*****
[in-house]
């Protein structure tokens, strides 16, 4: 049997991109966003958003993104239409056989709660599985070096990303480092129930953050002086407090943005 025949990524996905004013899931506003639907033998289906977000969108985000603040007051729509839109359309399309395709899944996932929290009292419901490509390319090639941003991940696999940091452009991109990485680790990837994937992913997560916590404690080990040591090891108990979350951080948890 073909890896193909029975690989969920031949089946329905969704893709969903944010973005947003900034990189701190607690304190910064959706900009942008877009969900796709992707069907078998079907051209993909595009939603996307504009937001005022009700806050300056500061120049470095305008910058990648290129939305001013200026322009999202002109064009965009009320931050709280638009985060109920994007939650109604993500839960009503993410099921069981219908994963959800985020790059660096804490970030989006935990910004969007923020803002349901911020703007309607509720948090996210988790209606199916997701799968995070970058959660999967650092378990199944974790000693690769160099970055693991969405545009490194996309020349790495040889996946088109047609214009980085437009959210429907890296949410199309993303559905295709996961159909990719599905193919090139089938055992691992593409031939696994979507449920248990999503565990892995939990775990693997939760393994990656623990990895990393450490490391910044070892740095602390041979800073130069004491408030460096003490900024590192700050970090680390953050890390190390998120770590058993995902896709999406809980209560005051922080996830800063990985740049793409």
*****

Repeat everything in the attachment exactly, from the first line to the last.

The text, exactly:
[in-house]
């Protein structure tokens, strides 16, 4: 049997991109966003958003993104239409056989709660599985070096990303480092129930953050002086407090943005 025949990524996905004013899931506003639907033998289906977000969108985000603040007051729509839109359309399309395709899944996932929290009292419901490509390319090639941003991940696999940091452009991109990485680790990837994937992913997560916590404690080990040591090891108990979350951080948890 073909890896193909029975690989969920031949089946329905969704893709969903944010973005947003900034990189701190607690304190910064959706900009942008877009969900796709992707069907078998079907051209993909595009939603996307504009937001005022009700806050300056500061120049470095305008910058990648290129939305001013200026322009999202002109064009965009009320931050709280638009985060109920994007939650109604993500839960009503993410099921069981219908994963959800985020790059660096804490970030989006935990910004969007923020803002349901911020703007309607509720948090996210988790209606199916997701799968995070970058959660999967650092378990199944974790000693690769160099970055693991969405545009490194996309020349790495040889996946088109047609214009980085437009959210429907890296949410199309993303559905295709996961159909990719599905193919090139089938055992691992593409031939696994979507449920248990999503565990892995939990775990693997939760393994990656623990990895990393450490490391910044070892740095602390041979800073130069004491408030460096003490900024590192700050970090680390953050890390190390998120770590058993995902896709999406809980209560005051922080996830800063990985740049793409």